As an example, close inspection of the "customer experience strategy" offerings of some leading consulting agencies reveals a limitation to digital customer experience. This may be central to a digital business, yet the vast majority of companies' digital experience is certainly a mere fraction of the full customer experience. Another example is the claim of "full service offerings" by customer experience vendors: They offer full service for what they do, but probably not full service for what the buying company needs to fully manage their customers' experience.
Marketers at customer experience vendors frequently misuse customer experience terms, deviating from long-standing use of those terms by practitioners and business books and creating confusion and ultimately, skepticism and disillusion for the field as a whole. Customer experience conferences are often focused on a certain functional area, such as contact centers or user experience or digital marketing, giving newcomers to the customer experience role a narrow and inaccurate view of what's truly needed by their customers.
There is widespread agreement that unhappy employees do not allow happy customers. And as customer experience technologies have been deployed, managers are realizing the need for customer-focused culture, employees taking ownership for customer experience, and cross-organizational collaboration to resolve issues in customers' ease-of-doing-business.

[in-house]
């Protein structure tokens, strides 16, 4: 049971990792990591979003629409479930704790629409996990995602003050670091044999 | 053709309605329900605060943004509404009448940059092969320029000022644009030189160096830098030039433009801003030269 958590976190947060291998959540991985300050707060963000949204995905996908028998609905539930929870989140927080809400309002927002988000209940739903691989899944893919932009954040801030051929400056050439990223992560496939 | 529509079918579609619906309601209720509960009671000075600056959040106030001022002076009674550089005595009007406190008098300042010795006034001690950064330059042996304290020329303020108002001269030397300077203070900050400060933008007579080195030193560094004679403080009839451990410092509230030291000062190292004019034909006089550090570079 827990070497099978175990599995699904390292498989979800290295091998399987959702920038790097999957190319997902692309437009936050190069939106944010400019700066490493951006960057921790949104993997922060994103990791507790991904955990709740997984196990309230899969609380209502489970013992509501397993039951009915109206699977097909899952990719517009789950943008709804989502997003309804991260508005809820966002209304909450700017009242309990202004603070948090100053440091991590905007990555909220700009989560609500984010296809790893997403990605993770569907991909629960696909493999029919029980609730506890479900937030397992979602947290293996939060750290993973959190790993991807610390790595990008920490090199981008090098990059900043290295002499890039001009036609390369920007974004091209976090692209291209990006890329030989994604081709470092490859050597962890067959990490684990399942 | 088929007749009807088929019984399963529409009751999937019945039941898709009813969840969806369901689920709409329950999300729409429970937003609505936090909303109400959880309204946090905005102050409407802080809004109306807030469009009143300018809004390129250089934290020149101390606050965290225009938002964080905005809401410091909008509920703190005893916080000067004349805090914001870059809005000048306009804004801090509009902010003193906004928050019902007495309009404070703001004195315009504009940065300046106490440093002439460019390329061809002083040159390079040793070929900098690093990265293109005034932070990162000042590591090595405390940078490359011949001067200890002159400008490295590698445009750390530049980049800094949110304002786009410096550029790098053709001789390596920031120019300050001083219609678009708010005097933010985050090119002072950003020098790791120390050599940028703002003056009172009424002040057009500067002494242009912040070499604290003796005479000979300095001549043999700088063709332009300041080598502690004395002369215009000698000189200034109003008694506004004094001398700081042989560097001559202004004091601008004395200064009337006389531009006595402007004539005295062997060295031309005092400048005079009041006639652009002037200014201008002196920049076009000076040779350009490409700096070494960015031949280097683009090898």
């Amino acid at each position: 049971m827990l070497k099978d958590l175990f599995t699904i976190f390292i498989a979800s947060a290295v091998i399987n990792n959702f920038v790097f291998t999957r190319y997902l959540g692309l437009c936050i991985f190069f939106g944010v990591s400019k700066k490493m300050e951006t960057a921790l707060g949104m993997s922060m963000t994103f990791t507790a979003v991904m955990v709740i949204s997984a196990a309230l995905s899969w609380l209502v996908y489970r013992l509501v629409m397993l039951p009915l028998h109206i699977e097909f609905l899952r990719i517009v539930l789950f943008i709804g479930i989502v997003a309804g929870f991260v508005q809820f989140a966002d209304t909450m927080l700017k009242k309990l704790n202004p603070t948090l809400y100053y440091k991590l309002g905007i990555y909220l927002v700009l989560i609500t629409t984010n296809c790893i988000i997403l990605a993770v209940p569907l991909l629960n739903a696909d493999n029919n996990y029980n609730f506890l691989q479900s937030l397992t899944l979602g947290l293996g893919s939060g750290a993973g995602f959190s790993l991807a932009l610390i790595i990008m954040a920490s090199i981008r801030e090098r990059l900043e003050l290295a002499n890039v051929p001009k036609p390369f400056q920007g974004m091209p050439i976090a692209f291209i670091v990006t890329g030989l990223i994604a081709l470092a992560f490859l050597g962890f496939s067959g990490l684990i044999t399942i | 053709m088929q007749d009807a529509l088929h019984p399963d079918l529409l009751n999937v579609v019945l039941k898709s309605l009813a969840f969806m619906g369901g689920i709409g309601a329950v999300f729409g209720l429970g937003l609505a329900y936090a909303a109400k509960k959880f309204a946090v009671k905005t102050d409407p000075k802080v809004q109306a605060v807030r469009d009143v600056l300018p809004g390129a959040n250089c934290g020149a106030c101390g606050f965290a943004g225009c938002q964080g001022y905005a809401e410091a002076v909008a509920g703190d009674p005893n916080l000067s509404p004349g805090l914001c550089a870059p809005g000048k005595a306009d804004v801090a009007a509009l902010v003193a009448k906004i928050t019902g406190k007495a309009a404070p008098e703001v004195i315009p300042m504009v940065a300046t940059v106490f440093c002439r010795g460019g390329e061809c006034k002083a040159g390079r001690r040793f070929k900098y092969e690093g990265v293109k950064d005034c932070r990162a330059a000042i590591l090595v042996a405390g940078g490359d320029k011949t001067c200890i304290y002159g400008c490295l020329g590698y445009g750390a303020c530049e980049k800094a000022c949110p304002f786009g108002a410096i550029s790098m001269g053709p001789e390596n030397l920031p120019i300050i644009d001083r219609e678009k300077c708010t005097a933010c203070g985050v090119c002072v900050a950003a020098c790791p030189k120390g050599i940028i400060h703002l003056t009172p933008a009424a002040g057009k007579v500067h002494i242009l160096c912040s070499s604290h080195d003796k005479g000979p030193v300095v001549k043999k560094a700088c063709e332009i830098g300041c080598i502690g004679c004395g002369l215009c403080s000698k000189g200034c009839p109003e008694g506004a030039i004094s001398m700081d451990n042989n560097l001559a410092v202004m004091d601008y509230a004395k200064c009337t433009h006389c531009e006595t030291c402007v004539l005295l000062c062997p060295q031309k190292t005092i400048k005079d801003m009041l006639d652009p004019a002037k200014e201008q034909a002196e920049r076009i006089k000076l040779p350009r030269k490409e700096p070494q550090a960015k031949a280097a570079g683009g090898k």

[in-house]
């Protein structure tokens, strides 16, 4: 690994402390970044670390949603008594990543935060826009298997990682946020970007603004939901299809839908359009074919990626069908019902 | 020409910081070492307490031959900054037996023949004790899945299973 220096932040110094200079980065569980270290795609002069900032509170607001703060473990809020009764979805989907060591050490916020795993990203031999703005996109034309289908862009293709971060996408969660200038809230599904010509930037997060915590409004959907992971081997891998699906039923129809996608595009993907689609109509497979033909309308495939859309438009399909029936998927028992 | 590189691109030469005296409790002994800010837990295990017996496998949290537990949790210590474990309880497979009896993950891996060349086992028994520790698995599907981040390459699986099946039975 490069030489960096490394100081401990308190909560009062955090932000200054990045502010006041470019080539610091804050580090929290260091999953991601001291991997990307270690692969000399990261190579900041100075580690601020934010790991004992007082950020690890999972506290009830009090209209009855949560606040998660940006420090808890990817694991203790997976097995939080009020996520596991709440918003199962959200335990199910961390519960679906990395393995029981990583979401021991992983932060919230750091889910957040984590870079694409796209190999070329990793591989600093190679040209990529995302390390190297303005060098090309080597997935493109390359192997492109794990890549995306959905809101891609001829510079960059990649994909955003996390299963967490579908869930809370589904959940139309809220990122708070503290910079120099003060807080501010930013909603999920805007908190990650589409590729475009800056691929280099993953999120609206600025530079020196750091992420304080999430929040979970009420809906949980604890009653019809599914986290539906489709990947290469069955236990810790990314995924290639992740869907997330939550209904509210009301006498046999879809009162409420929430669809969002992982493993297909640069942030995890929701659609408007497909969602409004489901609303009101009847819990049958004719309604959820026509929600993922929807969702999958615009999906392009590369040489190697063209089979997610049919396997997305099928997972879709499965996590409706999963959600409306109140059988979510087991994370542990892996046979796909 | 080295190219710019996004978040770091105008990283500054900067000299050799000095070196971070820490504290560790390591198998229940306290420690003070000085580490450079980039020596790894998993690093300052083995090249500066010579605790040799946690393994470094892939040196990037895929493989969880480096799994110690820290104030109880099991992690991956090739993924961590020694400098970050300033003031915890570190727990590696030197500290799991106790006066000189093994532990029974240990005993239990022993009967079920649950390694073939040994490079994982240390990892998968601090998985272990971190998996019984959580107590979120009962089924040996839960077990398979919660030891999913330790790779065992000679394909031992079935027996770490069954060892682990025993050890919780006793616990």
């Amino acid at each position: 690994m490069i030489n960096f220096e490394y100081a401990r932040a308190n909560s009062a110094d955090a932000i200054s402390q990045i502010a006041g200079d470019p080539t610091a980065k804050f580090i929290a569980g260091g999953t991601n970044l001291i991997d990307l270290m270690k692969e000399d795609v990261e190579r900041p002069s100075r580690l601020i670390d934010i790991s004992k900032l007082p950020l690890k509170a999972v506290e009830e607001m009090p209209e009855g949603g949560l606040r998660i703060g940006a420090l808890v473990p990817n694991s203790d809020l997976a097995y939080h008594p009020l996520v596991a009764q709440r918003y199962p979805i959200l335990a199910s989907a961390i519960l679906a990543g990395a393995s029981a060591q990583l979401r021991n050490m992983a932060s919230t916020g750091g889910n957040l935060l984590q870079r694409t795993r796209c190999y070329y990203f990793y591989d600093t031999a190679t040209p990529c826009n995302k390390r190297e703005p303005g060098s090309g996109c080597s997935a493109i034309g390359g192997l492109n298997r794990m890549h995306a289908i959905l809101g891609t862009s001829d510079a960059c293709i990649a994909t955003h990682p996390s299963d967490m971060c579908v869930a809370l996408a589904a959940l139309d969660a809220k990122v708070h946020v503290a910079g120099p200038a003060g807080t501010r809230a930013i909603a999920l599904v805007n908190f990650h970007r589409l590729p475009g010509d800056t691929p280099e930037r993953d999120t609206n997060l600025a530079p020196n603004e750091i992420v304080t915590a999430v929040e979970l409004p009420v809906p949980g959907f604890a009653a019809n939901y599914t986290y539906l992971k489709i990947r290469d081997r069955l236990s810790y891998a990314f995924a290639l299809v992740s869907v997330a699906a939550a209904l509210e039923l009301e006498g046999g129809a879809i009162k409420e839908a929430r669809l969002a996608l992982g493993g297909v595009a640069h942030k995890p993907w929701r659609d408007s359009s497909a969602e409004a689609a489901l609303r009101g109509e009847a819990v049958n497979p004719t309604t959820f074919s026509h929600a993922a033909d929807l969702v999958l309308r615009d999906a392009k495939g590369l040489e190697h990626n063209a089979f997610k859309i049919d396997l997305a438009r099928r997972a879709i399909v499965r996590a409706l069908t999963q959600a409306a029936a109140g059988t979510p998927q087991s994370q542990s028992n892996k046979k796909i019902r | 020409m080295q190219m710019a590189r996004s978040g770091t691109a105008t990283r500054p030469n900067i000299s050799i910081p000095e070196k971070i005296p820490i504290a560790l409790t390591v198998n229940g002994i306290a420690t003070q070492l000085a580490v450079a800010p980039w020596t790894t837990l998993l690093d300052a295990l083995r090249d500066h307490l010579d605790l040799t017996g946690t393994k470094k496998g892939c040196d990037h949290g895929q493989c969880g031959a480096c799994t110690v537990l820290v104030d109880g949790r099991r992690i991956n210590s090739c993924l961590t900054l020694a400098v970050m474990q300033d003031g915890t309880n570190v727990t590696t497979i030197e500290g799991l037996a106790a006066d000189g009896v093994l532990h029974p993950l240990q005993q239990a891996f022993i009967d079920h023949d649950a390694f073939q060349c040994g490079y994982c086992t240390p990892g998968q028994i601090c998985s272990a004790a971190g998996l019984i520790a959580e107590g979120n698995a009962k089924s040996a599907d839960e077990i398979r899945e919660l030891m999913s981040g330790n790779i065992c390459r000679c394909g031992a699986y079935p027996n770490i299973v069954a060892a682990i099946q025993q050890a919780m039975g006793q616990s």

Some managers believe that employee engagement per se is what's needed: being productive on the job, taking an interest in the company's success, recommending the company to potential job applicants, or participating in gamification, such as earning points for downloading customer experience webcasts. To grow customer experience business results, all of these engagement levels are necessary, yet insufficient.
Since salaries and budgets are made possible by customers, it stands to reason that the most profitable employee engagement is centered on improving customers' well-being. Hence, employee engagement in customer experience means that employees understand and proactively manage their personal and collective ripple effect on customers. It means that customer experience criteria – actionable at the employee level – are woven into job descriptions, performance reviews, training, team recognition, staff meetings, ops reviews, all-hands meetings, and executive messages, decision-making, and behaviors.